Council opinion of 24 January 2006 on the updated convergence programme of Sweden, 2005-2008
OJ C 55, 7.3.2006, p. 21–24 (ES, CS, DA, DE, ET, EL, EN, FR, IT, LV, LT, HU, NL, PL, PT, SK, SL, FI, SV)
CS DA DE EL EN ES ET FI FR HU IT LT LV NL PL PT SK SL SV
|Bilingual display: CS DA DE EL EN ES ET FI FR HU IT LT LV NL PL PT SK SL SV|
of 24 January 2006
on the updated convergence programme of Sweden, 2005-2008
THE COUNCIL OF THE EUROPEAN UNION,
Having regard to the Treaty establishing the European Community,
Having regard to Council Regulation (EC) No 1466/97 of 7 July 1997 on the strengthening of the surveillance of budgetary positions and the surveillance and coordination of economic policies , and in particular Article 9(3) thereof,
Having regard to the recommendation of the Commission,
After consulting the Economic and Financial Committee,
HAS DELIVERED THIS OPINION:
(1) On 24 January 2006 the Council examined the updated convergence programme of Sweden, which covers the period 2005 to 2008.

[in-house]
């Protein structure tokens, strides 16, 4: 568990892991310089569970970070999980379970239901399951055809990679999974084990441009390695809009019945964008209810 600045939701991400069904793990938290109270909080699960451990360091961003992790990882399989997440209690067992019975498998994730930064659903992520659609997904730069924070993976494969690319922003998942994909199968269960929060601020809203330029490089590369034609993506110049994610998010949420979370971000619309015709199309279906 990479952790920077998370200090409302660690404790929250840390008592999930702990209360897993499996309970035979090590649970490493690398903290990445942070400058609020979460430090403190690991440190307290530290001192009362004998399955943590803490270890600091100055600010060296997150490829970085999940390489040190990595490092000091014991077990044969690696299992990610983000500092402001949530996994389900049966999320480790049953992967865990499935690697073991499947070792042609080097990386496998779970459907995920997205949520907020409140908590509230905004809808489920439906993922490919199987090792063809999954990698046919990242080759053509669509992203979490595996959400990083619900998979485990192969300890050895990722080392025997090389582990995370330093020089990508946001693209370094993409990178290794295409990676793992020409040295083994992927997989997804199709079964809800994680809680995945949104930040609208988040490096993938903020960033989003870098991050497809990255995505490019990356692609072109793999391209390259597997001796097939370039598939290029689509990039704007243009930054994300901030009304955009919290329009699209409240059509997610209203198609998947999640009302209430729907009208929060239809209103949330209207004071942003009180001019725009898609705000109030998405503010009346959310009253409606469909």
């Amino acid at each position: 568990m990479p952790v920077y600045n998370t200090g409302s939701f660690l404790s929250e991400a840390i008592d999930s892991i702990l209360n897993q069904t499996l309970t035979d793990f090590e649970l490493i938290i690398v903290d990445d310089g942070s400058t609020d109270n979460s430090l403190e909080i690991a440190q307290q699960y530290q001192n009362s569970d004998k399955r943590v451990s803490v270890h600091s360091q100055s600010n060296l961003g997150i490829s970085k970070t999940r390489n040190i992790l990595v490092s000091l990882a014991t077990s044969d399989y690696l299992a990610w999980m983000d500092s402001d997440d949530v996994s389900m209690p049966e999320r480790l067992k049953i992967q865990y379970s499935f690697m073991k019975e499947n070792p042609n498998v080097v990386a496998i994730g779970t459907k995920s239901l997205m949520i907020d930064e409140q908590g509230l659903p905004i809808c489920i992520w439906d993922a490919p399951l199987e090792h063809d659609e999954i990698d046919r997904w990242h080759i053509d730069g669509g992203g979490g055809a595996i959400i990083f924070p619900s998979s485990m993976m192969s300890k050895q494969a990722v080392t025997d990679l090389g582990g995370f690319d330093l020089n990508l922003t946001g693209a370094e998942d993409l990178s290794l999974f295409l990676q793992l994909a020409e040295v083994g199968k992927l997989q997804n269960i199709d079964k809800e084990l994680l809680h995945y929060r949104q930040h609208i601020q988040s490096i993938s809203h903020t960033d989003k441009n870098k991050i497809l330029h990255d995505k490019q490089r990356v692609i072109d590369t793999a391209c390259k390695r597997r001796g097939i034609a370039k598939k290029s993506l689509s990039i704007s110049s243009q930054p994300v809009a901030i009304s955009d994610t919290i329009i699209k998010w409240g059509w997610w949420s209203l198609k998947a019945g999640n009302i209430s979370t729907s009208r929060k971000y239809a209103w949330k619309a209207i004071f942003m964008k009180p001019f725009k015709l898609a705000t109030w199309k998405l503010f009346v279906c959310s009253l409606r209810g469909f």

(2) Annual real GDP growth in Sweden has been slightly below 3 % on average over the last decade. This growth performance has been characterised by strong productivity developments and positive net export contributions. However, over the last few years employment growth has been weak and employment rates reduced while unemployment has increased. The macroeconomic scenario underlying the programme envisages that real GDP growth will rise from 2,4 % in 2005 to 3,1 % in 2006 and average 2,5 % over the following two years of the programme period. In the first two years of the programme period the growth outlook implies an improvement of cyclical conditions, which then are projected to stay broadly neutral. Assessed against currently available information, this scenario appears to be plausible. The programme's projections for inflation appear realistic.